German neo-Nazis tore up and burned a copy of The Diary of Anne Frank after hijacking a traditional gala.
Around 100 skinheads cheered and shouted Sieg Heil as the most poignant memoir of the Holocaust years went up in flames.
They also burned a U.S. flag and sang banned Nazi songs.
Germans were horrified by the latest outrage from the far Right, which comes as the country rides a new wave of peaceful patriotism as it hosts the World Cup.
Uwe Hornburg, a prosecutor investigating the incident, said: 'I am appalled. In 20 years as a prosecutor I have never had a case quite so disturbing.'
The book-burning, which has chilling parallels to the 1930s when Nazi supporters made pyres of books written by Jews, follows a string of high-profile attacks by racist gangs on blacks.
The neo-Nazis descended on a field in the village of Pretzien, Saxony, where local people were re-enacting a pagan rite celebrating midsummer.
A bonfire was lit and the book and flag destroyed.
Before they burned the book, the extremists used it as a football in a drunken kick-around.
Anne Frank's diary was written by a Jewish schoolgirl who hid with her parents in a flat in German-occupied Amsterdam for three years before they were betrayed to the Gestapo.
She died with most of her family in death camps. Only her father survived to find the diary and have it published.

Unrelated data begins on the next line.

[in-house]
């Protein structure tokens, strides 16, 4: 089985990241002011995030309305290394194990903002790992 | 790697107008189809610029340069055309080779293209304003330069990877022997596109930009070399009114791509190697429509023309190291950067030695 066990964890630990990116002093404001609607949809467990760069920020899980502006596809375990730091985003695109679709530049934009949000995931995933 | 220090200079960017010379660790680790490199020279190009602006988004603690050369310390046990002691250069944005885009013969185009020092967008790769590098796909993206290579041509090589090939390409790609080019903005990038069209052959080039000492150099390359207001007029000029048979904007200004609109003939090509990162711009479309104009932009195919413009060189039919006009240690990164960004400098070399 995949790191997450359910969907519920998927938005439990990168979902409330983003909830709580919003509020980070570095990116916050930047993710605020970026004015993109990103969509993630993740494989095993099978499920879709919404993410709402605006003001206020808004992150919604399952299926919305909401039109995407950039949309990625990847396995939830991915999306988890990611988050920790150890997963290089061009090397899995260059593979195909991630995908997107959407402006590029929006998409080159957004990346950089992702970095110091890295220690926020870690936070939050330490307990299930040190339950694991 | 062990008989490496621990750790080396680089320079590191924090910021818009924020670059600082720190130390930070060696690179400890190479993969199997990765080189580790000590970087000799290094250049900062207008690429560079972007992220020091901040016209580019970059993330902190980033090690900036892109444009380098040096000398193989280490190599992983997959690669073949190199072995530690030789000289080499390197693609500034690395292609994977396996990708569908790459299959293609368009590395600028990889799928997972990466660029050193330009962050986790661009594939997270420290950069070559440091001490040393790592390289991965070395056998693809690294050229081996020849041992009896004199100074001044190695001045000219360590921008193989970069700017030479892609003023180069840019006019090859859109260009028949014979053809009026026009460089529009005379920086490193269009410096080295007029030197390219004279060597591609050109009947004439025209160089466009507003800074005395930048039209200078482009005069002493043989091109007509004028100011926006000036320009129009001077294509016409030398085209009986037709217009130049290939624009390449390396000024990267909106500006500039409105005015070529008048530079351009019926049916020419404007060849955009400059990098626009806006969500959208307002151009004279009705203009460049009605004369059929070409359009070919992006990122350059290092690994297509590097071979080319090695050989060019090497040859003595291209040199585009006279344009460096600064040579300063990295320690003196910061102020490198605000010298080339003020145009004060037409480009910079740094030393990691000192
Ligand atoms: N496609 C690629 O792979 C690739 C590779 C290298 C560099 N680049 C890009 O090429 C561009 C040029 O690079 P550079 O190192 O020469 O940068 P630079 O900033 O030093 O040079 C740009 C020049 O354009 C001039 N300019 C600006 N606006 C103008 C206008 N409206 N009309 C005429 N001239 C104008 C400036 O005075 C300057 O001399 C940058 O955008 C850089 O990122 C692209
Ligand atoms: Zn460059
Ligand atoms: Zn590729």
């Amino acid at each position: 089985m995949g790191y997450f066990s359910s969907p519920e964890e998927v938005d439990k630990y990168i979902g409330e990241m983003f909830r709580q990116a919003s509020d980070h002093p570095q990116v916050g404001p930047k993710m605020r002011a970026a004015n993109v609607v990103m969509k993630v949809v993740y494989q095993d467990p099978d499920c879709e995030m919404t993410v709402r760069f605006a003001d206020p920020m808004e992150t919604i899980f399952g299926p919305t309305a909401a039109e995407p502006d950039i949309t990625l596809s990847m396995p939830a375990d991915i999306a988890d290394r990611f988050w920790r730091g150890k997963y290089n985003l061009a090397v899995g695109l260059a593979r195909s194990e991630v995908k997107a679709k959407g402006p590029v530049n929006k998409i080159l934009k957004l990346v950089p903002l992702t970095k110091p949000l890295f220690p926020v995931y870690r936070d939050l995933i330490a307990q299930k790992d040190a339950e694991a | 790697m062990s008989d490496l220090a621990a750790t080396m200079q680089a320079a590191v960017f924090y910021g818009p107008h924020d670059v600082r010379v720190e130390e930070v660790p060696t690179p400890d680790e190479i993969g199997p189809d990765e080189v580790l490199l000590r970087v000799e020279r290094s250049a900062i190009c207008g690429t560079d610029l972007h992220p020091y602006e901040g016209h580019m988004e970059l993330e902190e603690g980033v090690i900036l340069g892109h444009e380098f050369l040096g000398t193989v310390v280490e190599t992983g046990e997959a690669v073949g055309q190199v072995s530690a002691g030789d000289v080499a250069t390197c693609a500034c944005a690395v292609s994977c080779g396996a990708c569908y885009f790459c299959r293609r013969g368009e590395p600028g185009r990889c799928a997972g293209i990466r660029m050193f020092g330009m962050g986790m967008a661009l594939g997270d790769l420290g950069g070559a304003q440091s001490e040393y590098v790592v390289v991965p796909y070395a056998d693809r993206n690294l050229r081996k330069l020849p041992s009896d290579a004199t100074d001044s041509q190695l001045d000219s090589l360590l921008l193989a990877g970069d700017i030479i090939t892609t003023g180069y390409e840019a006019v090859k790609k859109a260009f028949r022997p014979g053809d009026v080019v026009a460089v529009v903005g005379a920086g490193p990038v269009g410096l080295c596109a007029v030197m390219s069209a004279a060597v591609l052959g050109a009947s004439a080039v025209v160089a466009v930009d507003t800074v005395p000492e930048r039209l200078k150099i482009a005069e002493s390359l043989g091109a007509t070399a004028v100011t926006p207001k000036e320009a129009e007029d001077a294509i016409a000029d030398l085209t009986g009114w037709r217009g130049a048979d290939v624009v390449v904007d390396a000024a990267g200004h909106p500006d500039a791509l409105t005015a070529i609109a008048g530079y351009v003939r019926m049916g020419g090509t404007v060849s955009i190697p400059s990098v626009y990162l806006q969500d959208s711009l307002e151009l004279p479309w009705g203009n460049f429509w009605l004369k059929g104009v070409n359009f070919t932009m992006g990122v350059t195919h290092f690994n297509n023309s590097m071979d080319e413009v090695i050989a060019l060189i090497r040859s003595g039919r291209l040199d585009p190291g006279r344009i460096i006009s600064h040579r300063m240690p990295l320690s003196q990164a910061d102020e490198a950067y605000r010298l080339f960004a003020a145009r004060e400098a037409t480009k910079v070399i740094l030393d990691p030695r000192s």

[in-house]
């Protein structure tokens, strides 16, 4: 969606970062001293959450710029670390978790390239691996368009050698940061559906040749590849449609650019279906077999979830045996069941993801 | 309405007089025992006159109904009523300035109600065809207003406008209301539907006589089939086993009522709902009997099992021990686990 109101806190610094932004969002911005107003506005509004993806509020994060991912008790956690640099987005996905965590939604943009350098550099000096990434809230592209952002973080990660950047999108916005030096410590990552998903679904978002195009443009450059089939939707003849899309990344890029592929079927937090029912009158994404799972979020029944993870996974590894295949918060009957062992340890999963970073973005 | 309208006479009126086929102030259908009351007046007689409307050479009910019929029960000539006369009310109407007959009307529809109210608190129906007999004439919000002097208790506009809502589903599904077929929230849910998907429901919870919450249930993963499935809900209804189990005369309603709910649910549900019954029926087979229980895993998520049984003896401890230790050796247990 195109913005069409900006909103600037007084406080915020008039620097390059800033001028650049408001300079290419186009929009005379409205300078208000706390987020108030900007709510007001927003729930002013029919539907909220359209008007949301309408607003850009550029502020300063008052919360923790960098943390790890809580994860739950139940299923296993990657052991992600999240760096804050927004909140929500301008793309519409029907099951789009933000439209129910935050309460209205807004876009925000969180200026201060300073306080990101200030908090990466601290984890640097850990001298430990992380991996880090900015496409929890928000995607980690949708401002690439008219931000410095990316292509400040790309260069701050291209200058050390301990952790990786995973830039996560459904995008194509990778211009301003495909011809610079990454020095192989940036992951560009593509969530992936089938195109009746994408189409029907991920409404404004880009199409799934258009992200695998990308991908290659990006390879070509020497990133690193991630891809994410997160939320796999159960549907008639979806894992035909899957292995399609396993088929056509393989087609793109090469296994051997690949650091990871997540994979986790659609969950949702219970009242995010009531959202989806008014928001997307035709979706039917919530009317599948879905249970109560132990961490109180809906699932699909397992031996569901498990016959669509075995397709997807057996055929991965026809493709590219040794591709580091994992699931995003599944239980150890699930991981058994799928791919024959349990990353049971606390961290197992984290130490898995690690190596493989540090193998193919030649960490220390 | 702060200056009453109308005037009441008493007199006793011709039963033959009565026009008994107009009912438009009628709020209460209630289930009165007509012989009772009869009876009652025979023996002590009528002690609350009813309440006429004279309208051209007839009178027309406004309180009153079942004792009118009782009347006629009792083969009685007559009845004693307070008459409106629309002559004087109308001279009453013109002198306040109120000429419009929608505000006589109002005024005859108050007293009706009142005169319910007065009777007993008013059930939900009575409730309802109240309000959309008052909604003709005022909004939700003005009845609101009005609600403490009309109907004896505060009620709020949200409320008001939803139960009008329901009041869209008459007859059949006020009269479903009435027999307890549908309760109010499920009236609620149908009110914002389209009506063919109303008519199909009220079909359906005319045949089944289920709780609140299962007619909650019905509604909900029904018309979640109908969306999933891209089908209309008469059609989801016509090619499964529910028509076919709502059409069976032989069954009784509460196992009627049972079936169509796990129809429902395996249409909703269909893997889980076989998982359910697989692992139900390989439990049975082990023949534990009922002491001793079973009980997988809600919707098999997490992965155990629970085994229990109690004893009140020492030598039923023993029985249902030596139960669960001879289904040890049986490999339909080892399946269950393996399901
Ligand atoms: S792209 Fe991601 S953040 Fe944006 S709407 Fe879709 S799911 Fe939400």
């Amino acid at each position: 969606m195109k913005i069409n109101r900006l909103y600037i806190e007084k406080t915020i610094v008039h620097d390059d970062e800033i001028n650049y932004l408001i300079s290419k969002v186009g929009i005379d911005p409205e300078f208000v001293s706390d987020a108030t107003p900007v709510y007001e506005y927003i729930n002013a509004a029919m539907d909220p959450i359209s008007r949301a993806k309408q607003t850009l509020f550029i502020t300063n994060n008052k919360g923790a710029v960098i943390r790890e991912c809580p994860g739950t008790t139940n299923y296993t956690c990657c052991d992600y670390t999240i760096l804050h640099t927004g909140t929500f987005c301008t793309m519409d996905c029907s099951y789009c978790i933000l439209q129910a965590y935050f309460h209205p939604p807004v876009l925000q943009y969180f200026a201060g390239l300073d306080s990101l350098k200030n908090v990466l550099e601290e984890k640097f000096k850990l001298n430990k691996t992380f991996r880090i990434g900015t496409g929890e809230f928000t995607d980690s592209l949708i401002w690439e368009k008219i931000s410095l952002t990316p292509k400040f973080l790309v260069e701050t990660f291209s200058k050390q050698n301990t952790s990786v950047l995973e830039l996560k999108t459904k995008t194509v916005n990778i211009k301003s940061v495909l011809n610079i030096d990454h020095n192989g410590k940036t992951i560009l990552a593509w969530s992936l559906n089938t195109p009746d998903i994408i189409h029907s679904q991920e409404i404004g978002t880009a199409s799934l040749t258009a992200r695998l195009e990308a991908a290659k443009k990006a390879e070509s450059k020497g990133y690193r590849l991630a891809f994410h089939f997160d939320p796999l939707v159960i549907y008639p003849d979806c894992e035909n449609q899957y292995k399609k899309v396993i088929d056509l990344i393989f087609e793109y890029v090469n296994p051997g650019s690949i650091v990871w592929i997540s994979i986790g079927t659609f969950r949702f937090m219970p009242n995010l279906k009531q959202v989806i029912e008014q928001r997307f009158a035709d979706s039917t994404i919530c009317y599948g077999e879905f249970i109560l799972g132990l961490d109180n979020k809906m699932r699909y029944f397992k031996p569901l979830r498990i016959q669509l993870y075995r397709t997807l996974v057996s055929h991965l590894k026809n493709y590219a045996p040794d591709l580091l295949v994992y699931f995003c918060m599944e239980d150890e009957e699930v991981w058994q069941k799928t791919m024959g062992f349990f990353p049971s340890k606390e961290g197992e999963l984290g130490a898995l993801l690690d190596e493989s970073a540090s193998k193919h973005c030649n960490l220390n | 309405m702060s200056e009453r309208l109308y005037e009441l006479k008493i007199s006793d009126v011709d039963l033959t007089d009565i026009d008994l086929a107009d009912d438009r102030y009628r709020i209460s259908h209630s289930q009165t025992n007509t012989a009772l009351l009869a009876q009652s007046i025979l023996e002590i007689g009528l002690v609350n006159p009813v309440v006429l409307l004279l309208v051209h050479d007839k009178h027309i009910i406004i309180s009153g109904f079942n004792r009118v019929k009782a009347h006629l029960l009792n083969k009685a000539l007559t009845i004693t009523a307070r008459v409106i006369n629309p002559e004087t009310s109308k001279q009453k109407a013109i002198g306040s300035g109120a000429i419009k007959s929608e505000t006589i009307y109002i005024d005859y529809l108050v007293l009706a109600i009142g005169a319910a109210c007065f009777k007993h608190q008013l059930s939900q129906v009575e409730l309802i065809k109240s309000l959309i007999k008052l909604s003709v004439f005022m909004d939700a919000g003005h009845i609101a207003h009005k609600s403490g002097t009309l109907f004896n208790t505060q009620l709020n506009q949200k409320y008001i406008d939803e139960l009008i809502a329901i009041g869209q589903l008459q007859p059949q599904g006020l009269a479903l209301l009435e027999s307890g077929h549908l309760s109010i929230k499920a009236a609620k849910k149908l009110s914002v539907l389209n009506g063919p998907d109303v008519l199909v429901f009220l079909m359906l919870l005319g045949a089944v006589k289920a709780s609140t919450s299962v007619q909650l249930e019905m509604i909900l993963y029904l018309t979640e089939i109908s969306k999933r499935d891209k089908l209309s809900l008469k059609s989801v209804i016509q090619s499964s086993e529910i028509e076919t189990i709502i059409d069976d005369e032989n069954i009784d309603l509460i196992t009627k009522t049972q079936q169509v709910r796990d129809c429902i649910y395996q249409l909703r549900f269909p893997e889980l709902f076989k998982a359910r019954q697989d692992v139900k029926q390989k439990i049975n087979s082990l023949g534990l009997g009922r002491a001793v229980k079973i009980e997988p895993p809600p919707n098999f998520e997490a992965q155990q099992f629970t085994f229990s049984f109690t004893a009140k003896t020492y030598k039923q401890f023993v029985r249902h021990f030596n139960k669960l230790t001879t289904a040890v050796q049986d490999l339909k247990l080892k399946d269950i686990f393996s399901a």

It is now a mandatory part of the curriculum at all German schools.
Saxon interior minister Holger Hoevelmann said: 'This is an attack on civilised culture, on humanity and on decency.'
At the Anne Frank Centre in Berlin, an official spoke yesterday of a 'an outrageous incident' and demanded the highest possible penalties for the perpetrators.
Pretzien is in the impoverished former communist east of Germany, close to Magdeburg and some 100 miles from Berlin.
Its mayor Friedrich Harwig, who saw the book-burning, said: 'This happened because our defences against it are not strong enough.
'I have struggled for years against neo-Nazis and they keep on growing.'
Many areas of the east suffer extreme unemployment, disillusionment and despair, helping extremists attract the young and impressionable.
Before the World Cup began, black fans planning to visit Germany were warned that there were no-go areas, particularly in the east, where their lives could be in danger.
In the worst of the racist attacks, on Easter Sunday, a German of Ethiopian descent was beaten into a coma in Potsdam and nearly died.
The warning to visitors came from Uwe-Karsten Heye, a former government spokesman who is chairman of the human rights group Action for a World-Welcoming Germany.